Sunday, January 1, 2017
MUSIC REVIEW OF THE DAY: THE HUMAN LEAGUE - A VERY BRITISH SYNTHESIZER GROUP Super deluxe edition
Has there ever been a luckier band? For almost 40 years, this group has basically been a guy who can't play an instrument, and two women he met dancing in a club, who can barely sing. The sound the group is known for was inspired by people who formed and then quickly left the group, and a subsequent producer who polished it up into something genre-busting, and then he buggered off as well. Yet The Human League, comprised of Phil Oakey, Susan Sulley and Joanne Catherall, are considered one of the ground-breaking synth bands, and perhaps the biggest synth-pop act ever.
You have to hand it to them though, especially Oakey. He certainly stuck to his guns, and played his cards to the maximum of his talents. More importantly, he had the idea and plan, and has never claimed to be anything more than a decent singer in a simple band. He was part of an initial wave of British acts that saw that old-tech synths could be used by even non-musicians to create songs, one note at a time. Inspired by Germany's Kraftwerk and Bowie's Low, he wanted to take those sounds onto Top Of The Pops, and realised being a star was more about attitude and fashion.
After Oakey's initial, more musical bandmates quit to go further out into synths (eventually becoming Heaven 17), Oakey did in fact meet the other two dancing at a club in their hometown of Sheffield. They looked right. Meantime, his record label, Virgin, was suddenly stuck with the remains of a one-promising act. So they recruited Martin Rushent, a producer who also wanted to make big-sounding synth music. With Rushent's impressive studio talents, they came up with the glossy, insanely catchy album Dare in 1981, which immediately started to produce those hits. There was The Sound of the Crowd, Love Action, Open Your Heart, and finally, Don't You Want Me, which amazingly even gave them a #1 single in Canada and the U.S. Heady times indeed in the North American music scene, as strange haircuts and that dance the two women did, standing still but swinging their arms up high to the beat became acceptable instead of weird. Within months, Culture Club and A Flock Of Seagulls were getting big hits too, because of colourful looks and catchy pop songs.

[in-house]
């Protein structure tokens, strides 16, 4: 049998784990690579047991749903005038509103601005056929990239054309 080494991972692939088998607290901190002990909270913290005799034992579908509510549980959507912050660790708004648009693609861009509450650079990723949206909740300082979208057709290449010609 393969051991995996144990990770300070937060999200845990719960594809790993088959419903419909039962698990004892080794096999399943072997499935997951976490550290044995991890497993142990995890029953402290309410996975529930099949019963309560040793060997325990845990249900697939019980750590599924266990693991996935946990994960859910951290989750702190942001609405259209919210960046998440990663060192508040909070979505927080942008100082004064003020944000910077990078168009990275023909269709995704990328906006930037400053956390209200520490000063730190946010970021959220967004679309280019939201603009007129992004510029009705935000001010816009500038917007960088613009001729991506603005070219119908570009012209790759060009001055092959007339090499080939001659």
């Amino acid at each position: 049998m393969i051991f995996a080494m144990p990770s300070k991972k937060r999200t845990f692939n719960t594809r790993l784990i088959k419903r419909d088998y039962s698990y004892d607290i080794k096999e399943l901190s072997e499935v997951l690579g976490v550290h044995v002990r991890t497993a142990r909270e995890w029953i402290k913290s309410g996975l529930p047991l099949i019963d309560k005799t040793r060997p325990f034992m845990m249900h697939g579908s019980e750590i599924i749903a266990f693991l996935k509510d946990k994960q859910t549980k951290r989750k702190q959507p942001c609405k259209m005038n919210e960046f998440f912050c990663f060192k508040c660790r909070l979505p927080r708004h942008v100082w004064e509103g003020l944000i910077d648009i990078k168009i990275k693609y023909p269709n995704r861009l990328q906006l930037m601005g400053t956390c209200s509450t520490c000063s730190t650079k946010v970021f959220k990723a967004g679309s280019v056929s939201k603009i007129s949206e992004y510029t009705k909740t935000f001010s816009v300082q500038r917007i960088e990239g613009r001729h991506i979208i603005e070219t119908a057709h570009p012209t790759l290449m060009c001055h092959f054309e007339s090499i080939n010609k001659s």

The Human League did keep to the plot though, which was making great-sounding, electronically based music. That's not to say the group didn't have lots of help along the way, from musicians that came and went, and producers that did most of the work. The group's other #1, 1986's Human (also a gold single in Canada), was written, produced and completely played by hot-shot producers Jimmy Jam and Terry Lewis, with Oakey's only involvement doing the vocal, and that took a month. But Oakey could write too, and there is a pretty impressive list of hits over the years (The Lebanon, Tell Me When, Mirror Man), although nothing even in England since the new millennium.
Three discs in this box set is stretching it a bit for this group, especially since the third is completely made up of early, working versions of these songs, and synth groups don't sound that different from demo to finished version. And even early on, most fans got excited about seeing the band's latest video or TV appearance to find out what the girls were wearing or what Oakey's latest haircut would be, as is pointed out in the liner notes. What's most fun here is the four disc, a DVD that collects their videos, and their many BBC appearances, a whopping 46 cuts in all. They did, and still do have some nifty outfits and wild hair. The songs are still catchy, if lightweight, but that was always the point. They were lucky, they knew it, but they were clever too.